To roast the garlic, preheat oven to 425 degrees. Break the garlic into individual unpeeled cloves, season with salt and pepper and 1 teaspoon of olive oil. Place the garlic in a heat-proof baking dish and place in the oven. Bake 25 minutes and set aside. Put chickens in a large bowl and add olive oil, corn oil, split head of garlic, rosemary and half the thyme sprigs. Cover and refrigerate. Let stand turning occasionally, for 24 hours. When ready to cook, scrape the herbs from the chickens, season with salt and pepper. It is not necessary to truss them. Preheat the oven to 450 degrees. Heat a heavy skillet large enough to hold the chickens in one layer without crowding, or use 2 skillets. Place the chickens in the skillet(s) breast side down. Cook until the breasts are nicely browned, about 4 to 5 minutes. Turn the chickens to the opposite side and then on their backs. Brown each part of the chickens as they are turned. Place the chickens in the oven and bake for 30 minutes. Remove the chickens from the skillet and pour off the fat. Add the wine and vinegar (if 2 skillets are used, use half the remaining ingredients for each skillet), the broth, the roasted garlic cloves, the remaining thyme sprigs tied in a bundle and salt and pepper to taste. Bring to a boil and cook for about 2 minutes. Swirl in the butter, stirring, and add any liquid that may flow from the inside of each chicken. Carve the chickens and arrange on dinner plates. Garnish each serving with thyme sprigs and roasted garlic cloves. Spoon the sauce over and serve Note: For a wood smoke flavor to the roast chicken - place a roasting pan on top of your stove burner. Add 1 cup of apple wood chips and cover with a wire rack. This must be done in a well ventilated area, or you can heat the pan on the stove and then bring it outside. Heat the pan on the burner on high heat until the wood chips begin to smoke. Place the chickens into the rack and cover with another pan (inverted) or aluminum foil. Smoke for about 5 minutes then remove from pan and begin browning. An old roasting pan should be used for this technique.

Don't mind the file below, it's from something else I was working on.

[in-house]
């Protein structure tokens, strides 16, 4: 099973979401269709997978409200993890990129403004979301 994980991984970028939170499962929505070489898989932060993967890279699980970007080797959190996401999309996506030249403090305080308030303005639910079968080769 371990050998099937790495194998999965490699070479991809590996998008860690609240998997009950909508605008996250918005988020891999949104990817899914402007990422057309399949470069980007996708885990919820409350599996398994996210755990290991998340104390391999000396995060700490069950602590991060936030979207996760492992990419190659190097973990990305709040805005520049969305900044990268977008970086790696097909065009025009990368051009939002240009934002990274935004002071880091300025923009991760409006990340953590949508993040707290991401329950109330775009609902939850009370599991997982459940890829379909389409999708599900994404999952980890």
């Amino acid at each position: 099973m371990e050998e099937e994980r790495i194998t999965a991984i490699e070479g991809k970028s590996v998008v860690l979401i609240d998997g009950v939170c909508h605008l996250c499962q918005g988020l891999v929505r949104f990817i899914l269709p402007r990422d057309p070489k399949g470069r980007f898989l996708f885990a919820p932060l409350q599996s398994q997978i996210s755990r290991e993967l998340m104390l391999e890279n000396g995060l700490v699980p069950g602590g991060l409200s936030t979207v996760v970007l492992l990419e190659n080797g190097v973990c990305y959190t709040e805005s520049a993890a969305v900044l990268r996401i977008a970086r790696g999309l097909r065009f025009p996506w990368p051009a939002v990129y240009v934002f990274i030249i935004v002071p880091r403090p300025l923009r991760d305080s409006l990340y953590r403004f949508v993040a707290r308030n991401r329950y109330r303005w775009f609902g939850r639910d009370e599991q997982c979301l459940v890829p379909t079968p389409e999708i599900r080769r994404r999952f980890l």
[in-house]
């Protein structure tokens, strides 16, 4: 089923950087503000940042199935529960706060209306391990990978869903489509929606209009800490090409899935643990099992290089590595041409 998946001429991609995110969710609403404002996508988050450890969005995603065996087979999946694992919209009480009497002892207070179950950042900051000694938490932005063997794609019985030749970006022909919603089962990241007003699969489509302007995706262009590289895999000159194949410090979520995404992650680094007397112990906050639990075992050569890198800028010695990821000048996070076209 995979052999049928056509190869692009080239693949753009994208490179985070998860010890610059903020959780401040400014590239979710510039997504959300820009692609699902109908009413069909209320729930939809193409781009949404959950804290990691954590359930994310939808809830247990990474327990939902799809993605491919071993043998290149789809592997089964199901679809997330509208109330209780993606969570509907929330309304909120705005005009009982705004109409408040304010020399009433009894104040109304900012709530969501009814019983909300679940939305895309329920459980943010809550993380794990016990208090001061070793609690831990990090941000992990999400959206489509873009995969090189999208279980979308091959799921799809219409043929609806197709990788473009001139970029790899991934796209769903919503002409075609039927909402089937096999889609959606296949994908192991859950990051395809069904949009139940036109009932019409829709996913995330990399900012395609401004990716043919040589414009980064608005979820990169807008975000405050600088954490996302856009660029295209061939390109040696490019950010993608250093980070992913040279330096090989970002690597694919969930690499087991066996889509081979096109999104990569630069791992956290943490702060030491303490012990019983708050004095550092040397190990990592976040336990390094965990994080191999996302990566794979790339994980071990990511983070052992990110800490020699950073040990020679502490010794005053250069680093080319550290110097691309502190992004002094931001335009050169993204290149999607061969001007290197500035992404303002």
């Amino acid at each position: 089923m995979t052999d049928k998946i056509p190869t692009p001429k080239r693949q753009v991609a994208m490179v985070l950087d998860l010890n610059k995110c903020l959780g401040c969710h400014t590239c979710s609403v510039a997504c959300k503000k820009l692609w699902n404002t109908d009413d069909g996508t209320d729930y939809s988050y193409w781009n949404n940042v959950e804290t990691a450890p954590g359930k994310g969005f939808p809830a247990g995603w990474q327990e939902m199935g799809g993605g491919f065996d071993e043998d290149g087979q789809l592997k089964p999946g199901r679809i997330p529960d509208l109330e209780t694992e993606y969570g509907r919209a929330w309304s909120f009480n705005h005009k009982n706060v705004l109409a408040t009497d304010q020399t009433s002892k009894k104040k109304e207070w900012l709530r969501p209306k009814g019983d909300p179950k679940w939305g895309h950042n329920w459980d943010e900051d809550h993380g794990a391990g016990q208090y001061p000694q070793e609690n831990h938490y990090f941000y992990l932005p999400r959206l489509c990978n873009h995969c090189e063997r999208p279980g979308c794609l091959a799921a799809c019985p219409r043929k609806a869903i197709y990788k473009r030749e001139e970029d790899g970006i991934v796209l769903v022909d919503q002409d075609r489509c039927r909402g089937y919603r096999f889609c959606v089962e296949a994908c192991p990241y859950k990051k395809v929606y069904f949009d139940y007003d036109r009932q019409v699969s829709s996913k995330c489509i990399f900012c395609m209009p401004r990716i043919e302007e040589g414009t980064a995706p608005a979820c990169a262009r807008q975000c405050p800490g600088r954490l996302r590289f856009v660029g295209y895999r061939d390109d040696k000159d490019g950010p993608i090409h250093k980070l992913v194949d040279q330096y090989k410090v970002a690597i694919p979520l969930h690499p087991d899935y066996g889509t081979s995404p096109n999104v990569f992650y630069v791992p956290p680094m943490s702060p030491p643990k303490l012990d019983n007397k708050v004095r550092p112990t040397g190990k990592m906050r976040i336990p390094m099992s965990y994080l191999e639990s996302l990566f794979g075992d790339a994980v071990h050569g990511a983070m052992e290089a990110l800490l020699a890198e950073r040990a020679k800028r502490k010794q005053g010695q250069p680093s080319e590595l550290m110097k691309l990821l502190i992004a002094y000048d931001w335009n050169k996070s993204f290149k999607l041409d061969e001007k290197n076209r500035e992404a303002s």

Recipe Courtesy of David Liederman